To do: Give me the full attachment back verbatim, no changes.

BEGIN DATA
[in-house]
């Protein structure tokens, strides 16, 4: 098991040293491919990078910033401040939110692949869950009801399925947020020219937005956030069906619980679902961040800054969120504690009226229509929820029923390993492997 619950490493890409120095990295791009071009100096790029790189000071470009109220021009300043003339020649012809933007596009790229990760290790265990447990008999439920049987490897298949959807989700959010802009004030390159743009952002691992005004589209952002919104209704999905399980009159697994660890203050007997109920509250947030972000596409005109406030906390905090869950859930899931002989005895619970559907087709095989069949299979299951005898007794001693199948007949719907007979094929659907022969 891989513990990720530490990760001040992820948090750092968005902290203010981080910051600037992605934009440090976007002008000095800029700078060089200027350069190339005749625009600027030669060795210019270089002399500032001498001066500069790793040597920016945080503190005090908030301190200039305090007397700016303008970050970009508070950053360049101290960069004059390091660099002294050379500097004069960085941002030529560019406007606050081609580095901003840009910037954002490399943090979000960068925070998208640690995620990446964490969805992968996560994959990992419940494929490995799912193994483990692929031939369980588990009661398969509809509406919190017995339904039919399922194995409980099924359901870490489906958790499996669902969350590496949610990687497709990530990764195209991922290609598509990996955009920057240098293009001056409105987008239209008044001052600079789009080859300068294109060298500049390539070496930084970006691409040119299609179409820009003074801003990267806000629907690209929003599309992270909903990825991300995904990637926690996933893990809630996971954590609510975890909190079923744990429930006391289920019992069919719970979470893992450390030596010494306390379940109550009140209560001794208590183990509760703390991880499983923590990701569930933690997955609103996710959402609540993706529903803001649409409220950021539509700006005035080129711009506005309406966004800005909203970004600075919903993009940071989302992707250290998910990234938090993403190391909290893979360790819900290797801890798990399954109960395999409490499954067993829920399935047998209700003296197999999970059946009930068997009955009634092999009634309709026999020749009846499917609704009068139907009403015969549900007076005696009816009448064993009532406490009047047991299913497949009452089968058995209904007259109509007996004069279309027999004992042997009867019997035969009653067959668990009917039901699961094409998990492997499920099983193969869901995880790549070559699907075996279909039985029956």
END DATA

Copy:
[in-house]
């Protein structure tokens, strides 16, 4: 098991040293491919990078910033401040939110692949869950009801399925947020020219937005956030069906619980679902961040800054969120504690009226229509929820029923390993492997 619950490493890409120095990295791009071009100096790029790189000071470009109220021009300043003339020649012809933007596009790229990760290790265990447990008999439920049987490897298949959807989700959010802009004030390159743009952002691992005004589209952002919104209704999905399980009159697994660890203050007997109920509250947030972000596409005109406030906390905090869950859930899931002989005895619970559907087709095989069949299979299951005898007794001693199948007949719907007979094929659907022969 891989513990990720530490990760001040992820948090750092968005902290203010981080910051600037992605934009440090976007002008000095800029700078060089200027350069190339005749625009600027030669060795210019270089002399500032001498001066500069790793040597920016945080503190005090908030301190200039305090007397700016303008970050970009508070950053360049101290960069004059390091660099002294050379500097004069960085941002030529560019406007606050081609580095901003840009910037954002490399943090979000960068925070998208640690995620990446964490969805992968996560994959990992419940494929490995799912193994483990692929031939369980588990009661398969509809509406919190017995339904039919399922194995409980099924359901870490489906958790499996669902969350590496949610990687497709990530990764195209991922290609598509990996955009920057240098293009001056409105987008239209008044001052600079789009080859300068294109060298500049390539070496930084970006691409040119299609179409820009003074801003990267806000629907690209929003599309992270909903990825991300995904990637926690996933893990809630996971954590609510975890909190079923744990429930006391289920019992069919719970979470893992450390030596010494306390379940109550009140209560001794208590183990509760703390991880499983923590990701569930933690997955609103996710959402609540993706529903803001649409409220950021539509700006005035080129711009506005309406966004800005909203970004600075919903993009940071989302992707250290998910990234938090993403190391909290893979360790819900290797801890798990399954109960395999409490499954067993829920399935047998209700003296197999999970059946009930068997009955009634092999009634309709026999020749009846499917609704009068139907009403015969549900007076005696009816009448064993009532406490009047047991299913497949009452089968058995209904007259109509007996004069279309027999004992042997009867019997035969009653067959668990009917039901699961094409998990492997499920099983193969869901995880790549070559699907075996279909039985029956």